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Seven Years After Tragedy, Several Newtown Students Embrace Activism

The young relatives and classmates of the students killed at Sandy Hook Elementary have begun to claim spots of their own in the school safety movement.

The shooting at Sandy Hook Elementary School in Newtown, Connecticut nearly seven years ago took the lives of 21 first-grade students and six educators in one of the deadliest school shootings in American history. Many parents of children who died inside the elementary school became leading voices of the movement for increased gun control in Connecticut and across the country.

Now, several of the young people affected by the tragedy are old enough to take part in activism of their own in hopes of preventing more school shootings and healing the trauma they experienced as children, The Associated Press reported.

Particularly after witnessing the movement led by students from Marjory Stoneman Douglas High School in Parkland, Florida, following a deadly school shooting in February 2018, family members and classmates of the victims were pushed to take action.

Natalie Barden, whose 7-year-old brother Daniel was killed when she was 10 years old, said she originally disliked the media attention that her father, Mark, earned as an activist. The interviews Mark did brought back the memories of losing Daniel.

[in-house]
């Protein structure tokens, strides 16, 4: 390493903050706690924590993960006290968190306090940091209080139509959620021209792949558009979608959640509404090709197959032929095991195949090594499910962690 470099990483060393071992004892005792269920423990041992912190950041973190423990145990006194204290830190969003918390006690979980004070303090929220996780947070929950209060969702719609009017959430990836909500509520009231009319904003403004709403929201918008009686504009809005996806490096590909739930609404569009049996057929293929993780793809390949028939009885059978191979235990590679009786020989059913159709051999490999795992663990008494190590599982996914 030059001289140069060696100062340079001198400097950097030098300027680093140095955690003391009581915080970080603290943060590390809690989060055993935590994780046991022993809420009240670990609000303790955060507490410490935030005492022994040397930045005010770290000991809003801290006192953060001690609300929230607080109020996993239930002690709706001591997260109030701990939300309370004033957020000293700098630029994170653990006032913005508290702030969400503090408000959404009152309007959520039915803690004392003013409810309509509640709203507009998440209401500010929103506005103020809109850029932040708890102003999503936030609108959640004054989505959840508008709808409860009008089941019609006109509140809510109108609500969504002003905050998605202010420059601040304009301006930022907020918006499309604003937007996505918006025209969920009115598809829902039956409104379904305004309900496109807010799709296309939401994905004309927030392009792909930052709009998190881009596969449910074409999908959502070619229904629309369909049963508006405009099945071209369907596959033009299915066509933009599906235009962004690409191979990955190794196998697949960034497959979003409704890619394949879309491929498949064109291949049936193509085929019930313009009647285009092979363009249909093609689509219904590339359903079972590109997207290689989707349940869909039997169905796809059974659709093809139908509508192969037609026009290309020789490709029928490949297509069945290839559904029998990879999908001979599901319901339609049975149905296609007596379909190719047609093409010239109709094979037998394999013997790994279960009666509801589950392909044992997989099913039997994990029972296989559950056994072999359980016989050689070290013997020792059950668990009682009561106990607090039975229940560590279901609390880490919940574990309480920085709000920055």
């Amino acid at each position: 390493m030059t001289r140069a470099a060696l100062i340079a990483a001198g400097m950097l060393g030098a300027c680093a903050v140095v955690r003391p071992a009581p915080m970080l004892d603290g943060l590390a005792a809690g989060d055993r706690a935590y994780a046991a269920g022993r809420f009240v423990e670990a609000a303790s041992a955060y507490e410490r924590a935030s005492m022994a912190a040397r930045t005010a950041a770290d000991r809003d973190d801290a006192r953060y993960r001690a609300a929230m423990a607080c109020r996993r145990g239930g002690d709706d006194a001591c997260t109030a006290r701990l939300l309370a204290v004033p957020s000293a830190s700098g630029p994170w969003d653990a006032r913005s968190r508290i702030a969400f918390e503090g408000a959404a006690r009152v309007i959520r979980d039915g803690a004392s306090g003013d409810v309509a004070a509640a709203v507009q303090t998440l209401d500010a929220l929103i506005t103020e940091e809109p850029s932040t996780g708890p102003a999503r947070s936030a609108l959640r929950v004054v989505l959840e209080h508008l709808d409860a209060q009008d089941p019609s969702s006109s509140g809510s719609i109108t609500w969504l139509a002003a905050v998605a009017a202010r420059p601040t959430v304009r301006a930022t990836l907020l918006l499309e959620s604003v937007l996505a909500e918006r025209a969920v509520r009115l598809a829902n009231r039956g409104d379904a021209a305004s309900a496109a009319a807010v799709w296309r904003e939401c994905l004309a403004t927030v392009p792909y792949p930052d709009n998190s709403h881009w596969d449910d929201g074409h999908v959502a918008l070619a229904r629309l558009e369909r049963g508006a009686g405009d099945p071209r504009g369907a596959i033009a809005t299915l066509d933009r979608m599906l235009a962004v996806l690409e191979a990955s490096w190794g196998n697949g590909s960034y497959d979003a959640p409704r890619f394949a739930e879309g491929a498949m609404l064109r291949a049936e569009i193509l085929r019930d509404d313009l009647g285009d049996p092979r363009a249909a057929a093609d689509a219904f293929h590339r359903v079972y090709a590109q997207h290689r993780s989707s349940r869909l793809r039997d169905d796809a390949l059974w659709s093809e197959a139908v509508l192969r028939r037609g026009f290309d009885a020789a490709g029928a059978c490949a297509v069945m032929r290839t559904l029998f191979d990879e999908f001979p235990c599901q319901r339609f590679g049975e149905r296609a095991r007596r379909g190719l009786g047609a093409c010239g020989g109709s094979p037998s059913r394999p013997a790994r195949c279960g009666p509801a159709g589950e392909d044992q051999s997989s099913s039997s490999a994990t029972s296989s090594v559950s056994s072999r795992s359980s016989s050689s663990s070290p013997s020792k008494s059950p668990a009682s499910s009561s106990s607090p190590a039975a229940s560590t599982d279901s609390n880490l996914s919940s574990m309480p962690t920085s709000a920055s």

“When you’re that young, it’s really hard to wrap your mind around it,” Natalie, who is now a 17-year-old senior in high school, said. “Your sibling is such a big part of your life, and to know your brother for only seven years is gone — I still can’t wrap my mind around it. When I got to high school, it really hit me.”

She was inspired by Parkland activists to start speaking out in favor of gun control during her sophomore year, deciding to join the Junior Newtown Action Alliance, which promotes legislation related to gun control. Natalie has also begun to take part in speaking engagement with her father and lobby lawmakers to pass gun legislation, such as an assault weapons ban.

JT Lewis, a 19-year-old whose 6-year-old brother Jesse was killed in Newtown, is currently running for state senate and challenging a three-term incumbent for the Republican nomination.

Lewis, who has been involved in activism efforts on behalf of school shooting victims for years, said he is not a gun control advocate but wants to improve school security and mental health programs for students. He was invited to the White House in December 2018 to hear President Trump discuss the findings of a federal school safety commission.

“I’m tired of watching my politicians fight for gun control to no avail,” Lewis told the AP. “Right now, we need to look at other things. You’re seeing a lot of shootings now where the measures they wanted to pass wouldn’t have prevented anything.”

The University of Connecticut student said the pain from losing his brother, who would have been 13 years old, is still there.

“The lost person is still not there,” Lewis said. “Nothing is very different between now and last year.”

About the Author

Haley Samsel is an Associate Content Editor for the Infrastructure Solutions Group at 1105 Media.

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